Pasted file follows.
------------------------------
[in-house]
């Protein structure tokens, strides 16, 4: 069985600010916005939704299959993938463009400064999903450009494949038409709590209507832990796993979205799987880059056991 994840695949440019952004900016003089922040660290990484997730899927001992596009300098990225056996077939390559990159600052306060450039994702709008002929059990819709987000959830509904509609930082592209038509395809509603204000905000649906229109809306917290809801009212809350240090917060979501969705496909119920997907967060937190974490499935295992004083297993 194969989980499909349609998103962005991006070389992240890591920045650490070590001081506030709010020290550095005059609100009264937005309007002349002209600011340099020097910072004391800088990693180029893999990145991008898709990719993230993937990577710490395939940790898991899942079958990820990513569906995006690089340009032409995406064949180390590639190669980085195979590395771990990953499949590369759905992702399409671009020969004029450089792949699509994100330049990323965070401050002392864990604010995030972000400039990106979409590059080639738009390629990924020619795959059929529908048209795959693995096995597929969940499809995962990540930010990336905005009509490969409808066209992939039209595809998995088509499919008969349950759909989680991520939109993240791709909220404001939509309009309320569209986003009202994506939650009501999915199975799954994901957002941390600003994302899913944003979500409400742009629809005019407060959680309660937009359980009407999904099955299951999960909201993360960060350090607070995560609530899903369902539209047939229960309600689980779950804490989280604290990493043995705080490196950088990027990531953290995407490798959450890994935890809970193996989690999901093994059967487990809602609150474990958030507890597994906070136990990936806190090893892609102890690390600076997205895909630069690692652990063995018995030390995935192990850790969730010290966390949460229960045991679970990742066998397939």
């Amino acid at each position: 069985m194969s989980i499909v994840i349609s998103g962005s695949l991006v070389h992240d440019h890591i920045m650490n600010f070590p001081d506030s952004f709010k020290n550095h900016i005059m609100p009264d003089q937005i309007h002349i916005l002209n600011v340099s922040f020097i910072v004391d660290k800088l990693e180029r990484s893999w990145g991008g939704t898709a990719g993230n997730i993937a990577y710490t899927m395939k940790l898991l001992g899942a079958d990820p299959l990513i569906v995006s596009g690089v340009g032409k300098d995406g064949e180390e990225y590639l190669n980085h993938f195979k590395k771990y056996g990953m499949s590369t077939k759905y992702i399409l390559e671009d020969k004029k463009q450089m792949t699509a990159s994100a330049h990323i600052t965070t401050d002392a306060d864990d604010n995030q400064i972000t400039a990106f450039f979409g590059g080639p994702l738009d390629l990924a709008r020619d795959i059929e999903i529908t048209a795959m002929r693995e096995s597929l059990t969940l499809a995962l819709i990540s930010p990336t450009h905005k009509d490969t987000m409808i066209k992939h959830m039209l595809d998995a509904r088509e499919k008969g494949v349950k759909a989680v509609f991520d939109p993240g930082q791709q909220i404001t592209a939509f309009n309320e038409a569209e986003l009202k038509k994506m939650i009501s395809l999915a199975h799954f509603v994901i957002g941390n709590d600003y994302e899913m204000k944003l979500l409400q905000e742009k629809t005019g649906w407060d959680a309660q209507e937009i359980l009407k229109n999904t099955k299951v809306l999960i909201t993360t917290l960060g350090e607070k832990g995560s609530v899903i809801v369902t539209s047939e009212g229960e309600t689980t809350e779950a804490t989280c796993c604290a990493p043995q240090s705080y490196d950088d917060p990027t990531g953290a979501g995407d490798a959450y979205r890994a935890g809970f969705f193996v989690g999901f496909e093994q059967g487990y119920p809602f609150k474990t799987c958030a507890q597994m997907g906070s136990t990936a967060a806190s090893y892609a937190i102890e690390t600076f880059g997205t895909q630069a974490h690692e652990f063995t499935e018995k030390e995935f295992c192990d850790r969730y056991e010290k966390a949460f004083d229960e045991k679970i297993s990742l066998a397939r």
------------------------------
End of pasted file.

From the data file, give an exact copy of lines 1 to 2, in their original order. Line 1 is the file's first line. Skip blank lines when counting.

[in-house]
């Protein structure tokens, strides 16, 4: 069985600010916005939704299959993938463009400064999903450009494949038409709590209507832990796993979205799987880059056991 994840695949440019952004900016003089922040660290990484997730899927001992596009300098990225056996077939390559990159600052306060450039994702709008002929059990819709987000959830509904509609930082592209038509395809509603204000905000649906229109809306917290809801009212809350240090917060979501969705496909119920997907967060937190974490499935295992004083297993 194969989980499909349609998103962005991006070389992240890591920045650490070590001081506030709010020290550095005059609100009264937005309007002349002209600011340099020097910072004391800088990693180029893999990145991008898709990719993230993937990577710490395939940790898991899942079958990820990513569906995006690089340009032409995406064949180390590639190669980085195979590395771990990953499949590369759905992702399409671009020969004029450089792949699509994100330049990323965070401050002392864990604010995030972000400039990106979409590059080639738009390629990924020619795959059929529908048209795959693995096995597929969940499809995962990540930010990336905005009509490969409808066209992939039209595809998995088509499919008969349950759909989680991520939109993240791709909220404001939509309009309320569209986003009202994506939650009501999915199975799954994901957002941390600003994302899913944003979500409400742009629809005019407060959680309660937009359980009407999904099955299951999960909201993360960060350090607070995560609530899903369902539209047939229960309600689980779950804490989280604290990493043995705080490196950088990027990531953290995407490798959450890994935890809970193996989690999901093994059967487990809602609150474990958030507890597994906070136990990936806190090893892609102890690390600076997205895909630069690692652990063995018995030390995935192990850790969730010290966390949460229960045991679970990742066998397939």